Logistics - Warehouse Management (Facility Design) - Part IV

In this session, we are focusing our attention to compute the storage space requirement of Finished Goods warehouse, which is slightly technical in nature. I am trying to explain the computation methodology in a lucid way so that even non technical people can understand the concepts clearly.

Once we understand this concept through simple example then we can explore more complex concept like Warehouse Layout Design in our subsequent session. Let us take GSK (Glaxosmithkline) Products (Horlicks, Boost and Junior Horlicks) to decide about warehouse storage space requirement. The data and example given below are hypothetical and not represent the actual GSK process.

Assumptions / basic input are given below

• GSK products are sold in cases/carton boxes only from their respective sales depot / warehouse to various distributors.
• Monthly sales pattern are more or less constant and volume of each products are given in cases as below
         o Horlicks           – 1500 cases / month
         o Boost               - 1100 cases / month
         o Junior Horlicks – 800 cases / month

• Carton / Case Size for each product is given below

From the above assumption / input, the SCM manager now need to compute the godown / warehouse approximate space or area requirement in terms of SQFT.

To facilitate blog readers to comprehend the concept easily, we give below the image of carton box with length, width and height.

Now we will get into calculation mode. The godown spaces/area requirements are expressed in SQFT (Square Feet). The area is getting calculated by multiplying Length and Width.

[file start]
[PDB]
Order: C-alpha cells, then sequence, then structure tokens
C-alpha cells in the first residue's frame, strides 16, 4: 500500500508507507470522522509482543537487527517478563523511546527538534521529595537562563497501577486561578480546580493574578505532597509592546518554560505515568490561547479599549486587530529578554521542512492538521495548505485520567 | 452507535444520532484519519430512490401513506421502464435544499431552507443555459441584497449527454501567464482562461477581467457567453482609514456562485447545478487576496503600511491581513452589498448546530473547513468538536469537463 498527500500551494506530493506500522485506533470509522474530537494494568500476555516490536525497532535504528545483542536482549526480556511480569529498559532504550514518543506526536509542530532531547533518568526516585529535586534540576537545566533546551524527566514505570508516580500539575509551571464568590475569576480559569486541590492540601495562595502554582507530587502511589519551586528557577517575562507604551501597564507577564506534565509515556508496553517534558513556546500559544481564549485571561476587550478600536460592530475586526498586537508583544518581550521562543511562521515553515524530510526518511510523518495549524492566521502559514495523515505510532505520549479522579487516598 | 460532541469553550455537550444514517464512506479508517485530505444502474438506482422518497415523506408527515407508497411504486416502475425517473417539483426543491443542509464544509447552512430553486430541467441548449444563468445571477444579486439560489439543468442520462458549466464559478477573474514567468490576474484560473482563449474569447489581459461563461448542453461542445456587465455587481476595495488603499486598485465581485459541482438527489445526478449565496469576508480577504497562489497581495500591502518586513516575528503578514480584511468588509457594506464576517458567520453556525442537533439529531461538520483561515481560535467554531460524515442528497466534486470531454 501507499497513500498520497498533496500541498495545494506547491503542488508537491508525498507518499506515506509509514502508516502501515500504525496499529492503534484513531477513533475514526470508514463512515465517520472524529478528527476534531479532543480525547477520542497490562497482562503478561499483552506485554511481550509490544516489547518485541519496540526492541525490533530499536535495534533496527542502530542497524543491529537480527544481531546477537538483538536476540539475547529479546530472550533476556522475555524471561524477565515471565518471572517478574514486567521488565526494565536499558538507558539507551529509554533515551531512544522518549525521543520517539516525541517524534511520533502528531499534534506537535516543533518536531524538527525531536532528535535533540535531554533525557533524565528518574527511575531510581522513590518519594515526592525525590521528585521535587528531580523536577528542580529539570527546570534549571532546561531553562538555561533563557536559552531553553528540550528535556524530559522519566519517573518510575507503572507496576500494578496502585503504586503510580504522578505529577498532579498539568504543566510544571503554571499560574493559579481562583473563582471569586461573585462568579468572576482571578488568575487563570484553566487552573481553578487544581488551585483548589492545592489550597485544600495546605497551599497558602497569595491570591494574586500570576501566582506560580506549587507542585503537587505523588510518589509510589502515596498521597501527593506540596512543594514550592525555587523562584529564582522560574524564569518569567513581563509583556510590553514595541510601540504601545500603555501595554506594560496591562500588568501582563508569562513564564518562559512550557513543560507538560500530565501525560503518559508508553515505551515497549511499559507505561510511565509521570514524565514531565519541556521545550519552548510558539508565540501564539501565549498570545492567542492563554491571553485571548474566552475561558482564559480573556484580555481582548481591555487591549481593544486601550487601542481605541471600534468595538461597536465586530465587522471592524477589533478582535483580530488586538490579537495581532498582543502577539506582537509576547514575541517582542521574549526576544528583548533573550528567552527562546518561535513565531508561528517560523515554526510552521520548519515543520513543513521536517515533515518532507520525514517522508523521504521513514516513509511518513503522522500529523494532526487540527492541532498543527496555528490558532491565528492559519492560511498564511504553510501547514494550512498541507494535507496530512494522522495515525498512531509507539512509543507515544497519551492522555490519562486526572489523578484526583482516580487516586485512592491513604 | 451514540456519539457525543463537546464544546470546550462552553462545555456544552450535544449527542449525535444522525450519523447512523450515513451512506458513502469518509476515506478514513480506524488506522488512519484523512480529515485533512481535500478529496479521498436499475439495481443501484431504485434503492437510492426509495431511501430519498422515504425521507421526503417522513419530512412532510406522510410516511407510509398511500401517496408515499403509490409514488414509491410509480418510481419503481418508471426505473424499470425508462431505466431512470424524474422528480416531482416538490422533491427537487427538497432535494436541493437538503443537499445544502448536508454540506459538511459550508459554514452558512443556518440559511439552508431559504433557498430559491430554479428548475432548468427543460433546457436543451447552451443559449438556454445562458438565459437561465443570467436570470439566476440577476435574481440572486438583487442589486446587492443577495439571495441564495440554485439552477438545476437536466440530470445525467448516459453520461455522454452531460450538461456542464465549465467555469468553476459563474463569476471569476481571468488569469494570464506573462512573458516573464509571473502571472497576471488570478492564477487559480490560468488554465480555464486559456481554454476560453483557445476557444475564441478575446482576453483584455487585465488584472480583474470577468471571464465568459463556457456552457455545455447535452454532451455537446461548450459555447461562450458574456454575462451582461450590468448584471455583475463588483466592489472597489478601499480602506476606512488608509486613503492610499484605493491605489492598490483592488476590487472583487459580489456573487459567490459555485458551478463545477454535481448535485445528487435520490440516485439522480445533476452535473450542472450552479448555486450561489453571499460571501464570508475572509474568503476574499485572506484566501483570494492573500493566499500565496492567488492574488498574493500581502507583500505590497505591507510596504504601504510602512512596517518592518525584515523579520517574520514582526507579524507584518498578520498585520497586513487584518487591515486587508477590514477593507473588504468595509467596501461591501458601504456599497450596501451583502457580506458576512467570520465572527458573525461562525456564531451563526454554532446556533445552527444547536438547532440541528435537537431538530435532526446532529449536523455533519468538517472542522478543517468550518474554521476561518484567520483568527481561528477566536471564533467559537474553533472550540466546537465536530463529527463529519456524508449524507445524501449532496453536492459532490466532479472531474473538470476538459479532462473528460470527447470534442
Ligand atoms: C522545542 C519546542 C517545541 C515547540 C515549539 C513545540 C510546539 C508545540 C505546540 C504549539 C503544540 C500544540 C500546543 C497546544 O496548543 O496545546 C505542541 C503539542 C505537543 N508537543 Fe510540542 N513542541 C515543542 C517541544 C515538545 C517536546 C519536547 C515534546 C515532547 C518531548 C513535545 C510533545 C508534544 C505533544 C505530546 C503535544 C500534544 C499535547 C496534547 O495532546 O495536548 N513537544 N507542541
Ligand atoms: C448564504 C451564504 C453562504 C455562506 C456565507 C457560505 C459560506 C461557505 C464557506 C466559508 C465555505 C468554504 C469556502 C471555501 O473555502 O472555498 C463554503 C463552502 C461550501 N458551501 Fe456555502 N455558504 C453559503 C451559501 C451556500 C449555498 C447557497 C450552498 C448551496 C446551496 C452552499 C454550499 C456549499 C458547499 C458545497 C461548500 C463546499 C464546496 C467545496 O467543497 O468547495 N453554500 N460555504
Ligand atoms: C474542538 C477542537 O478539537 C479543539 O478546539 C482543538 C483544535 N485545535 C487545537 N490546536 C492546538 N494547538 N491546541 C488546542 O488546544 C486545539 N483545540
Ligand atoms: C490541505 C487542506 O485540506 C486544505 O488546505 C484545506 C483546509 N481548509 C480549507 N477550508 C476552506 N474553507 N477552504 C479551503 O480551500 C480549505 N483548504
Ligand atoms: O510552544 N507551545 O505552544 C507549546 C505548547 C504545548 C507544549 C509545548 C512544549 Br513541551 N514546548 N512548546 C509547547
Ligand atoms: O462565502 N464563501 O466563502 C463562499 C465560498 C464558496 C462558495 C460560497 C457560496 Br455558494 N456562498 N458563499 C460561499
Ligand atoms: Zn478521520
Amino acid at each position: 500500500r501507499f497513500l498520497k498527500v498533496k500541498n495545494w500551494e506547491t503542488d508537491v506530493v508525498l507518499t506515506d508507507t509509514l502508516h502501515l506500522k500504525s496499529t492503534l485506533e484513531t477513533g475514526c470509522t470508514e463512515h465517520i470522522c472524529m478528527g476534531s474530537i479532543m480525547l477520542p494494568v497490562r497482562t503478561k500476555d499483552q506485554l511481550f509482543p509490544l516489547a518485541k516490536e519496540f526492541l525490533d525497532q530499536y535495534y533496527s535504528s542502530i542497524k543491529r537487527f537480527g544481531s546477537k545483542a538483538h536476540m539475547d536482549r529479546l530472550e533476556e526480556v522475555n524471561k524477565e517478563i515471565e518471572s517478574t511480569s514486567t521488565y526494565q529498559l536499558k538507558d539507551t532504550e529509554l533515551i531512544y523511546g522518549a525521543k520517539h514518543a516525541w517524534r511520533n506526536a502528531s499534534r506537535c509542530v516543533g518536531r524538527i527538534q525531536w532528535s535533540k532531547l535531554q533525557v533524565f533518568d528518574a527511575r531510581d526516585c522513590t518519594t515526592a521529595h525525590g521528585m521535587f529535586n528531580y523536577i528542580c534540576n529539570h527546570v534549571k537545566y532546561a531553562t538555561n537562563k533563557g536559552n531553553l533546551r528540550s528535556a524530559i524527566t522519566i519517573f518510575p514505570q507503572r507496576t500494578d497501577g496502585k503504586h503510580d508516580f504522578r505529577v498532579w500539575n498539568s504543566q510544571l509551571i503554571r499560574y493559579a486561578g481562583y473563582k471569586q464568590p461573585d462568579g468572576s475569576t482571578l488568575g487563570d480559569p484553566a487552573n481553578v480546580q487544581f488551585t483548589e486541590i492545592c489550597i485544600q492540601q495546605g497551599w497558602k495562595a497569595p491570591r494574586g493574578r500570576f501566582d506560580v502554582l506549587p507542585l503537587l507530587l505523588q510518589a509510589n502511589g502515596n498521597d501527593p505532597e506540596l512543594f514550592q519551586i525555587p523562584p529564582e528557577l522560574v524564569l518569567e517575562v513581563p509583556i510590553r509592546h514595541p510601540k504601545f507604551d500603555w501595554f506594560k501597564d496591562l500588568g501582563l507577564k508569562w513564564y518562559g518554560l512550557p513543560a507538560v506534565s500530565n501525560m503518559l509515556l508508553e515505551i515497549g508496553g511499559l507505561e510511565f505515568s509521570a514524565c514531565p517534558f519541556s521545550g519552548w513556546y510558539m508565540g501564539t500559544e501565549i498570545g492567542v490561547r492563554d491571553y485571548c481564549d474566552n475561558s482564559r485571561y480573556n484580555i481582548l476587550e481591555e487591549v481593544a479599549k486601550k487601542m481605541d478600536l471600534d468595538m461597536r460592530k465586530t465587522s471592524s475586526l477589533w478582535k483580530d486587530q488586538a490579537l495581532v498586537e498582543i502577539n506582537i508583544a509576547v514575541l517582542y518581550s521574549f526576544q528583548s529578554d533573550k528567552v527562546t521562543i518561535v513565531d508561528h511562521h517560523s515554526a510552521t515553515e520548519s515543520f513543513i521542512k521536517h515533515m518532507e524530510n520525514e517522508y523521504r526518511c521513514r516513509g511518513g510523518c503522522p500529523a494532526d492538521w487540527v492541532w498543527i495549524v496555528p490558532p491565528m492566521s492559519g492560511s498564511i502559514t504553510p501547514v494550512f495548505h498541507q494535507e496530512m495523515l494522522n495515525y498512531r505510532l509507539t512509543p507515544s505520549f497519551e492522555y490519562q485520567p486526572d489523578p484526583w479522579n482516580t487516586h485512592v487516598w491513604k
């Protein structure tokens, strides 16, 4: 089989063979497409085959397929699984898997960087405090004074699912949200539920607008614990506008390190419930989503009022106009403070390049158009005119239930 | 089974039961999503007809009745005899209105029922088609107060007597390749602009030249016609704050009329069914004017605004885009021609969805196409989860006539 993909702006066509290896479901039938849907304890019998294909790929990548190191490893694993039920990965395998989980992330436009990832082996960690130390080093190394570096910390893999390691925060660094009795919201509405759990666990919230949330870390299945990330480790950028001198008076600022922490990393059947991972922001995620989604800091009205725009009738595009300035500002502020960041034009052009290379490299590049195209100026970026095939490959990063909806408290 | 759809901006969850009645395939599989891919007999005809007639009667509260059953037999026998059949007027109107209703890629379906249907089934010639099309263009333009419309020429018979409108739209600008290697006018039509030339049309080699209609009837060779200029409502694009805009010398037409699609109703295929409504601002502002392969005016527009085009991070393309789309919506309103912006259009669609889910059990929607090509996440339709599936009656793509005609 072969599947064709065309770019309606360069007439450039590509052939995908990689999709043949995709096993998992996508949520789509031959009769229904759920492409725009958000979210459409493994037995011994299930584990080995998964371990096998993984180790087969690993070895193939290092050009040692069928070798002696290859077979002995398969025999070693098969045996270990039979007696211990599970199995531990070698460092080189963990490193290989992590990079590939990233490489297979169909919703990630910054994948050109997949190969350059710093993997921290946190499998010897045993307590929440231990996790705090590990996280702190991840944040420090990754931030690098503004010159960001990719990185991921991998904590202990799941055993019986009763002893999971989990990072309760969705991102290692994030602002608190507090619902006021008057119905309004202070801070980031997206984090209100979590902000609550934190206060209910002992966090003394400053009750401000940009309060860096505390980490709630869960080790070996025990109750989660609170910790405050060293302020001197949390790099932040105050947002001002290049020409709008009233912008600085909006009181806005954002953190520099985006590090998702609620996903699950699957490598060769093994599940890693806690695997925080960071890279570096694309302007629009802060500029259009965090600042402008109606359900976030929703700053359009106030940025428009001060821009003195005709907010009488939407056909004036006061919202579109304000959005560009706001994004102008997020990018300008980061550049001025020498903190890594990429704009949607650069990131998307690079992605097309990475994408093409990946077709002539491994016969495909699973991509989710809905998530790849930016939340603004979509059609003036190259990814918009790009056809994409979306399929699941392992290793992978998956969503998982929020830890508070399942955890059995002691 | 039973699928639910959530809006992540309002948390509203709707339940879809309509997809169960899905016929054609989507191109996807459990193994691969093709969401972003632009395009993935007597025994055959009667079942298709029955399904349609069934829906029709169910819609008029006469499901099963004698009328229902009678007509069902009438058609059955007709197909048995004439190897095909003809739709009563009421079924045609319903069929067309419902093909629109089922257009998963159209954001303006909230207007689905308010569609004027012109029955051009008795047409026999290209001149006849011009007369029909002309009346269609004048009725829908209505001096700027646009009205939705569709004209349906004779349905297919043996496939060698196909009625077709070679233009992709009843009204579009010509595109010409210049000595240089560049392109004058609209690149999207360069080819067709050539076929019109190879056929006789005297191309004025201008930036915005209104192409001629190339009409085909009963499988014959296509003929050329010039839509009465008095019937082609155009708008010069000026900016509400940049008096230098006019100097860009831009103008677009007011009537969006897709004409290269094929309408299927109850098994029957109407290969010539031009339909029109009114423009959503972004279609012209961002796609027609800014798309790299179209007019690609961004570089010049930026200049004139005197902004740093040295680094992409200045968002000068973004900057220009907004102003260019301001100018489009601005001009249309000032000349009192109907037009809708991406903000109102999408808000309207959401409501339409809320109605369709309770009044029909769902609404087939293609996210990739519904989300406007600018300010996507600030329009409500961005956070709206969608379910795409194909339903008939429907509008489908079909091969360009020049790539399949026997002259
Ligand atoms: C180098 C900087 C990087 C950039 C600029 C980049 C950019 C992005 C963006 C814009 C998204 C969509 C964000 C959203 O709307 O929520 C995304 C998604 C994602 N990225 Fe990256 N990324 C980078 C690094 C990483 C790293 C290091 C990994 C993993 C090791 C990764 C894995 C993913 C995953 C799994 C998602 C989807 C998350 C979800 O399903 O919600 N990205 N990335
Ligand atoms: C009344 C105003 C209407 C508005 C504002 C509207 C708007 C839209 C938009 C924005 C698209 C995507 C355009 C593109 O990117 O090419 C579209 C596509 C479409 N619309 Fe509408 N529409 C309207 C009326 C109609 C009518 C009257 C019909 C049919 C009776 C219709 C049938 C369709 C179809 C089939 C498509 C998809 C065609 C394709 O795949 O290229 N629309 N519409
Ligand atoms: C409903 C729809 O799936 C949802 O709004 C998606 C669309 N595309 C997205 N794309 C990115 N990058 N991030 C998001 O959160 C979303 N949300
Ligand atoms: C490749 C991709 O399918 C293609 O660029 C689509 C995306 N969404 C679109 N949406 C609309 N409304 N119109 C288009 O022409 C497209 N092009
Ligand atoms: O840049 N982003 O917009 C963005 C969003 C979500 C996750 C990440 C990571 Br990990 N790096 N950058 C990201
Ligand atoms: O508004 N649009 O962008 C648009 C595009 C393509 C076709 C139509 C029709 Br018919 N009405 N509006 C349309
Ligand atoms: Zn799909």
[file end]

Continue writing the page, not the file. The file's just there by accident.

Carton box size are measured in Millie meter or centimeter or meter according to industry practice. In our example the carton box size are expressed in Millie meter (MM). Since you want to compute the godown area (Length x width) requirement in SQFT, we need to measure the area of each carton box basis its length(mm) and width(mm) and convert them into SQFT. For example each Horlicks carton box is having 420mm in length and 288mm in width. Hence area of each Horlicks carton box 120960 Square mm (length x width). If you convert 120960 Sq mm to Sq feet, you will get 1.3020 Sqft area. It means each Horlicks carton box occupy 1.3020 Sqft area. Now the question is how to convert Square millimeter to Square feet ? The users may use the site to do all area conversion work.

We have learnt that each Horlicks carton box occupy 1.3020 Sqft area. Now we need to consider the height of Horlicks carton box (531 mm which is 1.7421 feet) to decide how many carton boxes can be stacked on each other vertically. Manually operated godown can store carton boxes vertically up to 6 ft (182 cm) height so that workers can lift the carton box without much strain basis weight. Since each Horlicks carton box occupy 1.7421 feet height, they can store maximum of 4 carton boxes vertically.

In layman language, 1.3020 Sqft area can accomodate 4 cases of Horlicks vertically. In order to compute the area requirement of 1500 cases of Horlicks, we need to multiply 1.3020 with (1500/4) as we are going to store 4 cases of Horlicks on each other vertically. We require 488 Sqft area to store 1500 cases of Horlicks alone.  Similarly for Boost and Junior Horlicks also the products are stacked 4 cases on each other vertically. Hence stacking or storing norms plays important role in deciding warehouse space calculation.

Basis the above computation methodology, we have calculated the SQFT area requirement for each product and the same give below as table.

Incase if the warehouse operation is carried out through automation (using forklift) then company can decided to stack 10 cases on each other vertically in a steel rack using pallets and hence the SQFT area requirement will come down. But one must remember the other costs like Fork lift, steel rack, pallet, and aisle (passage area) for fork lift movement and reserve area for fork lift and pallets will go up.  Hence Facility design (Warehouse designing) should be done with utmost care after careful consideration of various cost involved.

So far, whatever we have learnt in Warehouse facility design is tip of the iceberg. We have not considered area requirement for aisles (passage area) for handling equipment movements, reserve area for keeping handling equipment, pallets  etc. In the next session we will explore more structured concepts in Facility layout design.